One million dollars gifted by New Zealand Community Trust

One million dollars gifted by New Zealand Community Trust

The New Zealand Community Trust has made one of its most significant grants ever, gifting $1 million to Māia Health Foundation for a new child and youth mental health outpatient facility.

The announcement comes as the first glimpse of what the new facility will look like is unveiled.

Māia Health Foundation is raising $6 million for the facility, which will support children and young people up to the age of 18. Māia Health Foundation Chair Garth Gallaway says the $1 million grant from the New Zealand Community Trust (NZCT) is a major step forward for the project.

“Having an organisation like NZCT demonstrate such leadership through a gift of this significance has added significant mana to our project. Most importantly, it will provide hope and inspiration to the mental health staff who battle outdated buildings every day to support and care for our community’s most vulnerable. It’s a phenomenal gift to the people of Canterbury and the broader region.

“Thanks to NZCT, Māia is now more than halfway towards our $6 million goal, with $3.15 million either committed to the project or already in the bank. We’re on our way to taking our child and youth mental health outpatient services from good to great!” says Garth.

New Zealand Community Trust distributes around $44m each year with much of it going to youth, sports, health, arts and education.

NZCT Chairman Alan Isaac says when they saw the statistics about the staggering demand for mental health services in Canterbury and heard about the current conditions the region’s young people are treated in, they knew a major grant was the right thing to do.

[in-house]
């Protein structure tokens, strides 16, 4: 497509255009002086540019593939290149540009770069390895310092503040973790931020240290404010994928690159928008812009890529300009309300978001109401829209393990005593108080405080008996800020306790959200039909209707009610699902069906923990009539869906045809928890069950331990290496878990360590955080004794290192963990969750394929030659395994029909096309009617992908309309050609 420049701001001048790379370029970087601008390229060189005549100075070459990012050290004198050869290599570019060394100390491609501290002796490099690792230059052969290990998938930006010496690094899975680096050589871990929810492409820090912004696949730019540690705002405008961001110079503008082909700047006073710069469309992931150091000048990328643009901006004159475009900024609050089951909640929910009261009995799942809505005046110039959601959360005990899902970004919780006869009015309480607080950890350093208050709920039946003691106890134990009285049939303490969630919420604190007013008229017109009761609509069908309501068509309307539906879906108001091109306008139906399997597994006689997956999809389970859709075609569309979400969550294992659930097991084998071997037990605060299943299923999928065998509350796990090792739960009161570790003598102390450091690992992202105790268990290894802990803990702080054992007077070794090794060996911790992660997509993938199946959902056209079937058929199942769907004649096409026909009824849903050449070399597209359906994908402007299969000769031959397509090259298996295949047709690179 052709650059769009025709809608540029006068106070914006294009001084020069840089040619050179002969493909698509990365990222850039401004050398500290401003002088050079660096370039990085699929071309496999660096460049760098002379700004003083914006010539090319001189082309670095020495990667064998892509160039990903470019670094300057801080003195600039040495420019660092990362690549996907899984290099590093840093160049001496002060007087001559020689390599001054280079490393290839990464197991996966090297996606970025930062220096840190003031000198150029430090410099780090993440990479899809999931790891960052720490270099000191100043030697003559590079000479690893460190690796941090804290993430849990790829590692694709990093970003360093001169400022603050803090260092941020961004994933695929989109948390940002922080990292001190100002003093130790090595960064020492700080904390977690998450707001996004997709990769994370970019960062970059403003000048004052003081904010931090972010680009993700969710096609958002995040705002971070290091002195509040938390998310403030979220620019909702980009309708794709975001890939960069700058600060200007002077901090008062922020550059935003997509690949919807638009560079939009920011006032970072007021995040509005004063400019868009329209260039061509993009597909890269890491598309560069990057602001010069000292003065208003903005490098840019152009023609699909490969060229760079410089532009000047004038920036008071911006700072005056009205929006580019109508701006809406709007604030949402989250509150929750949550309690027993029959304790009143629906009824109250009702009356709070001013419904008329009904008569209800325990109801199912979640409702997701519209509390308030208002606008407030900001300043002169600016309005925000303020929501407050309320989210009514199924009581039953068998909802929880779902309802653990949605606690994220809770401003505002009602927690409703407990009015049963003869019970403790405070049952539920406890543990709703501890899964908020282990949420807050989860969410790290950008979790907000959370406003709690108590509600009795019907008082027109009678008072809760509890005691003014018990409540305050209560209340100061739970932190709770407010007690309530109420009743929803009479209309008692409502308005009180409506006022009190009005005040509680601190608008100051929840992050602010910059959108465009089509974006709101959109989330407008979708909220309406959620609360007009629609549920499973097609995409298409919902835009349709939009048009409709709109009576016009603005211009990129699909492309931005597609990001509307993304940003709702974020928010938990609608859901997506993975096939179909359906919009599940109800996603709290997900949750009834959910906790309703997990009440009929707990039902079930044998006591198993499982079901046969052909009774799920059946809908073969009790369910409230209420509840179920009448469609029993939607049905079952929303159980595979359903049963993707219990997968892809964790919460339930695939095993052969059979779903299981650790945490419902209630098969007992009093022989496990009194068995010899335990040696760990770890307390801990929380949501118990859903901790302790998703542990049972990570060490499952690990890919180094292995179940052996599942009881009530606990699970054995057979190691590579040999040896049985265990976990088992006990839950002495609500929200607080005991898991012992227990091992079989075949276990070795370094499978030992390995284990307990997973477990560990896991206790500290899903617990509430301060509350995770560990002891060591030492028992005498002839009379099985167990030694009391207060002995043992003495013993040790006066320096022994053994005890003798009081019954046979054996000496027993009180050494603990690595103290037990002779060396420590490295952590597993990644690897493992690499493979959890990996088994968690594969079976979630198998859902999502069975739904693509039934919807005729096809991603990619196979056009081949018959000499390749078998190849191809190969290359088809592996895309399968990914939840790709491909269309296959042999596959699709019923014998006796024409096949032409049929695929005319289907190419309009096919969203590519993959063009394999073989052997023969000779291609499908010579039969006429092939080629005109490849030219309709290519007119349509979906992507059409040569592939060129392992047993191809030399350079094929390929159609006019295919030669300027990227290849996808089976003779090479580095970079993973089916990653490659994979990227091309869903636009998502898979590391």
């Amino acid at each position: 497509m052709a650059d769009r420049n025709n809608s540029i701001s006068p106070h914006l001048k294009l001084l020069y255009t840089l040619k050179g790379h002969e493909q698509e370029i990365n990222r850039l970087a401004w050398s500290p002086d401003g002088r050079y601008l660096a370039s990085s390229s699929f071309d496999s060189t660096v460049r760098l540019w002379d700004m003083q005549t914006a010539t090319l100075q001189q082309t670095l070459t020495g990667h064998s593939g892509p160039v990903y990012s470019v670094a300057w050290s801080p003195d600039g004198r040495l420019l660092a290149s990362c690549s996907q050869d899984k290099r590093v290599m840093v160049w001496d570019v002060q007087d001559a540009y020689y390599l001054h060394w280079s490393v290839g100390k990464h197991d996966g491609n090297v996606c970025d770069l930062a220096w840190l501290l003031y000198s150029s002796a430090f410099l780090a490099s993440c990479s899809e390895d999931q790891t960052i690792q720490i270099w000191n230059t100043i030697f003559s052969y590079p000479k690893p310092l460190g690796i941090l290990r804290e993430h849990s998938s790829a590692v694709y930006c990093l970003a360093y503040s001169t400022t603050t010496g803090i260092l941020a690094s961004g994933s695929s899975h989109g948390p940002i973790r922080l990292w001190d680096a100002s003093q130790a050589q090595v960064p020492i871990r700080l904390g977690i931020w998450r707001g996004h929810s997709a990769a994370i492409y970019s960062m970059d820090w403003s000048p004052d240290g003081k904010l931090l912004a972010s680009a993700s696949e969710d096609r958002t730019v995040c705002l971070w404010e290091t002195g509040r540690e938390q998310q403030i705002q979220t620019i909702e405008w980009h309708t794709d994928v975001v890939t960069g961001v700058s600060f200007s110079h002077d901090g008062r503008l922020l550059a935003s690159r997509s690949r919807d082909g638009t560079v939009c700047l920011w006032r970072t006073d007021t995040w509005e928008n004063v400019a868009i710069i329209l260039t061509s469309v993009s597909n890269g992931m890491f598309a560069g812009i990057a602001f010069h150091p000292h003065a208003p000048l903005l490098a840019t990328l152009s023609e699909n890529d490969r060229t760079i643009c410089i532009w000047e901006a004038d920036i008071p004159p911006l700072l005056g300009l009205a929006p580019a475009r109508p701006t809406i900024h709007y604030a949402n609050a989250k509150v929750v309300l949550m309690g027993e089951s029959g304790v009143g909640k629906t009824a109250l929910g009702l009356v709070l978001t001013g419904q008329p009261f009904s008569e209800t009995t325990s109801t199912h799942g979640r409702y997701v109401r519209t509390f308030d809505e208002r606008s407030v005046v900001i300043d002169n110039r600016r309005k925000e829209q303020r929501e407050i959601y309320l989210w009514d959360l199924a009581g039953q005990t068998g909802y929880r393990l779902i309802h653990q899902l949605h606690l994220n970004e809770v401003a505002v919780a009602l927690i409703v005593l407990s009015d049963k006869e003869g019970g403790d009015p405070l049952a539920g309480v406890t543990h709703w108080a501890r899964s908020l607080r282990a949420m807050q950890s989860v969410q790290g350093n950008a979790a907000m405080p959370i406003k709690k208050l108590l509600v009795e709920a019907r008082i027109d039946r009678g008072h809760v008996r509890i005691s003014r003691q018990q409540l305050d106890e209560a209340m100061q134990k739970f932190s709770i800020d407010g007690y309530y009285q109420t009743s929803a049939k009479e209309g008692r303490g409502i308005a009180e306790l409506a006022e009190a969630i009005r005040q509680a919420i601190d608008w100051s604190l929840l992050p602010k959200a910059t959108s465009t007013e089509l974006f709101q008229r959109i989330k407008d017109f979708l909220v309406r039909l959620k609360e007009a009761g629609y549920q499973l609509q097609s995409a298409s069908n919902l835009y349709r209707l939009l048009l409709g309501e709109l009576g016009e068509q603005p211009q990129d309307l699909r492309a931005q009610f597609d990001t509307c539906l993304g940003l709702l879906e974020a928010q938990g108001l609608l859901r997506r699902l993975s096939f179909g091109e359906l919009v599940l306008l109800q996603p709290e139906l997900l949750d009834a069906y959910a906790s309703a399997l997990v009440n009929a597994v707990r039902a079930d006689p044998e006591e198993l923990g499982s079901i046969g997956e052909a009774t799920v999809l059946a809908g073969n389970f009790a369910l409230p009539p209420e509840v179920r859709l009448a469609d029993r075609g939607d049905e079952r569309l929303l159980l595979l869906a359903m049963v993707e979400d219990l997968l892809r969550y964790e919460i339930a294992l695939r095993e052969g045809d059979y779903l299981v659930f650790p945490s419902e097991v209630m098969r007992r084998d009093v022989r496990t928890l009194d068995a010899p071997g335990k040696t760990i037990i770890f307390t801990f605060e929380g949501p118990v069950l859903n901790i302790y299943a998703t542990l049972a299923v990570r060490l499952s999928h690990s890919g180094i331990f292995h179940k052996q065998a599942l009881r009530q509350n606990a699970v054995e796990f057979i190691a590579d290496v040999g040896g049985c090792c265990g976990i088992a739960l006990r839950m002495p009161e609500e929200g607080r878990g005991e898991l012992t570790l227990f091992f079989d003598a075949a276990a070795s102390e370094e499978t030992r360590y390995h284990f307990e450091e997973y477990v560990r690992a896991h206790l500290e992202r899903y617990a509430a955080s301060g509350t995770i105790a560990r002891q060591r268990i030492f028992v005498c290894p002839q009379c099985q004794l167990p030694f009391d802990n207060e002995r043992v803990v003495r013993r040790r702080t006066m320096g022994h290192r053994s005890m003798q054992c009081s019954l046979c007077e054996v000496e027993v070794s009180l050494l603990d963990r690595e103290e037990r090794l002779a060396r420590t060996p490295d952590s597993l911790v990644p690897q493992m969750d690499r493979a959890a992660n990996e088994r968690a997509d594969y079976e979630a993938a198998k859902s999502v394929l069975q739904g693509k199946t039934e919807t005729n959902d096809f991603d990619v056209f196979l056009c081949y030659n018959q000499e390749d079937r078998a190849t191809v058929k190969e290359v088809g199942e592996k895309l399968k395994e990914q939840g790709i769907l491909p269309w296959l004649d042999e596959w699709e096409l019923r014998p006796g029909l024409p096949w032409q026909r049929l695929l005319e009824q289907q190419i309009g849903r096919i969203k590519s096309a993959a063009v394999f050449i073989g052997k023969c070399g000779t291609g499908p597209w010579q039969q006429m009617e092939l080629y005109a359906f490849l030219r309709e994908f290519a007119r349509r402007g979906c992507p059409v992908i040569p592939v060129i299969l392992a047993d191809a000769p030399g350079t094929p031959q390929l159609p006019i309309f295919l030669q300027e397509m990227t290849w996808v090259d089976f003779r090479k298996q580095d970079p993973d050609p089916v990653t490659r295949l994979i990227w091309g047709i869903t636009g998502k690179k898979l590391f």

“Canterbury has been through so much in the last decade and the impact of that on the region’s young people is clear. We view this grant to Māia Health Foundation as a long-term investment in the health of Canterbury’s and more broadly the South Island’s, most important asset - its children, young people and their families,” says Alan.

Māia is working alongside Canterbury District Health Board to develop the new youth outpatient facility, which will replace current facilities based at The Princess Margaret Hospital and Hillmorton campus. The current facilities are old, run-down, and outdated and do not support modern treatment methods. In 2019 the Government turned down a request to fund a new outpatient facility.

The new facility will be located at the former Canterbury Linen Services building, on the outskirts of the Hillmorton campus. The first glimpse of what it will look like is now available, with four renders released showing the outside spaces and the internal reception area.

Garth Gallaway says for the first time they can share with the public how transformational this new facility will be.

“The new facility resembles nothing of the old, broken buildings our young people are currently treated in. It’s warm, welcoming with age-appropriate spaces and curated outdoor spaces that promote healing and wellness. Thanks to this $1 million grant from NZCT this new facility is within reach and our young people are even closer to having a fit-for-purpose facility to restore wellbeing to them, their families and our communities,” says Garth.

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